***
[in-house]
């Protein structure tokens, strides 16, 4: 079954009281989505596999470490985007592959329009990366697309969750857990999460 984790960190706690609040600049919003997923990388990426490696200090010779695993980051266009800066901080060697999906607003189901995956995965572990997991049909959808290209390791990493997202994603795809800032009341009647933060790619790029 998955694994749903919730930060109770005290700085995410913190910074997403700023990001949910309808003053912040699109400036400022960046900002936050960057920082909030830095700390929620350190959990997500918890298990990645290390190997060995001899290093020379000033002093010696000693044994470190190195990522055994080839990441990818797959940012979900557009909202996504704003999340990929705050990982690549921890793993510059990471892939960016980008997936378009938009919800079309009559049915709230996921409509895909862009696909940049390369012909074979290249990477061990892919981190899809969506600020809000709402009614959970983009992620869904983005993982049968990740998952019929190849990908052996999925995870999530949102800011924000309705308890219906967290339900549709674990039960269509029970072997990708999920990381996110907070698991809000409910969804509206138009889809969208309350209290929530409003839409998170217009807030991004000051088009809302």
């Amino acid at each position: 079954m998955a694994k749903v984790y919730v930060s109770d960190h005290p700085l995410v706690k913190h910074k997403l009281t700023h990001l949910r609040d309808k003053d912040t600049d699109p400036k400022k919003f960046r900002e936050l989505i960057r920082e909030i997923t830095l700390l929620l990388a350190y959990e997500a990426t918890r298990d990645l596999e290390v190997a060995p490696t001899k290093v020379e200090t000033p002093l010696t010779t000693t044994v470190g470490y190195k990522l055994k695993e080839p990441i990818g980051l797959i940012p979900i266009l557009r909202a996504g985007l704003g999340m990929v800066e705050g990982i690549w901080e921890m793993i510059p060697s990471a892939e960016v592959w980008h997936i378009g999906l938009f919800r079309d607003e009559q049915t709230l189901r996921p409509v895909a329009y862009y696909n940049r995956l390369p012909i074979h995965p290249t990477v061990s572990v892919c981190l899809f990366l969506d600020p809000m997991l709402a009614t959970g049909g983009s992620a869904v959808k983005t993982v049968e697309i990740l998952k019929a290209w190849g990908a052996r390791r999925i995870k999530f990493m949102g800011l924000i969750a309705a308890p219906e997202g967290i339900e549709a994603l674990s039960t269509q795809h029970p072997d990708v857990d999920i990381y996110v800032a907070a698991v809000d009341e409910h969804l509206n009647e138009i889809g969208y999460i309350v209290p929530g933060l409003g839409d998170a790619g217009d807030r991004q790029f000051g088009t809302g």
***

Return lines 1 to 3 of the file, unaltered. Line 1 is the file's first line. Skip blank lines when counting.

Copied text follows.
[in-house]
């Protein structure tokens, strides 16, 4: 079954009281989505596999470490985007592959329009990366697309969750857990999460 984790960190706690609040600049919003997923990388990426490696200090010779695993980051266009800066901080060697999906607003189901995956995965572990997991049909959808290209390791990493997202994603795809800032009341009647933060790619790029 998955694994749903919730930060109770005290700085995410913190910074997403700023990001949910309808003053912040699109400036400022960046900002936050960057920082909030830095700390929620350190959990997500918890298990990645290390190997060995001899290093020379000033002093010696000693044994470190190195990522055994080839990441990818797959940012979900557009909202996504704003999340990929705050990982690549921890793993510059990471892939960016980008997936378009938009919800079309009559049915709230996921409509895909862009696909940049390369012909074979290249990477061990892919981190899809969506600020809000709402009614959970983009992620869904983005993982049968990740998952019929190849990908052996999925995870999530949102800011924000309705308890219906967290339900549709674990039960269509029970072997990708999920990381996110907070698991809000409910969804509206138009889809969208309350209290929530409003839409998170217009807030991004000051088009809302």
């Amino acid at each position: 079954m998955a694994k749903v984790y919730v930060s109770d960190h005290p700085l995410v706690k913190h910074k997403l009281t700023h990001l949910r609040d309808k003053d912040t600049d699109p400036k400022k919003f960046r900002e936050l989505i960057r920082e909030i997923t830095l700390l929620l990388a350190y959990e997500a990426t918890r298990d990645l596999e290390v190997a060995p490696t001899k290093v020379e200090t000033p002093l010696t010779t000693t044994v470190g470490y190195k990522l055994k695993e080839p990441i990818g980051l797959i940012p979900i266009l557009r909202a996504g985007l704003g999340m990929v800066e705050g990982i690549w901080e921890m793993i510059p060697s990471a892939e960016v592959w980008h997936i378009g999906l938009f919800r079309d607003e009559q049915t709230l189901r996921p409509v895909a329009y862009y696909n940049r995956l390369p012909i074979h995965p290249t990477v061990s572990v892919c981190l899809f990366l969506d600020p809000m997991l709402a009614t959970g049909g983009s992620a869904v959808k983005t993982v049968e697309i990740l998952k019929a290209w190849g990908a052996r390791r999925i995870k999530f990493m949102g800011l924000i969750a309705a308890p219906e997202g967290i339900e549709a994603l674990s039960t269509q795809h029970p072997d990708v857990d999920i990381y996110v800032a907070a698991v809000d009341e409910h969804l509206n009647e138009i889809g969208y999460i309350v209290p929530g933060l409003g839409d998170a790619g217009d807030r991004q790029f000051g088009t809302g």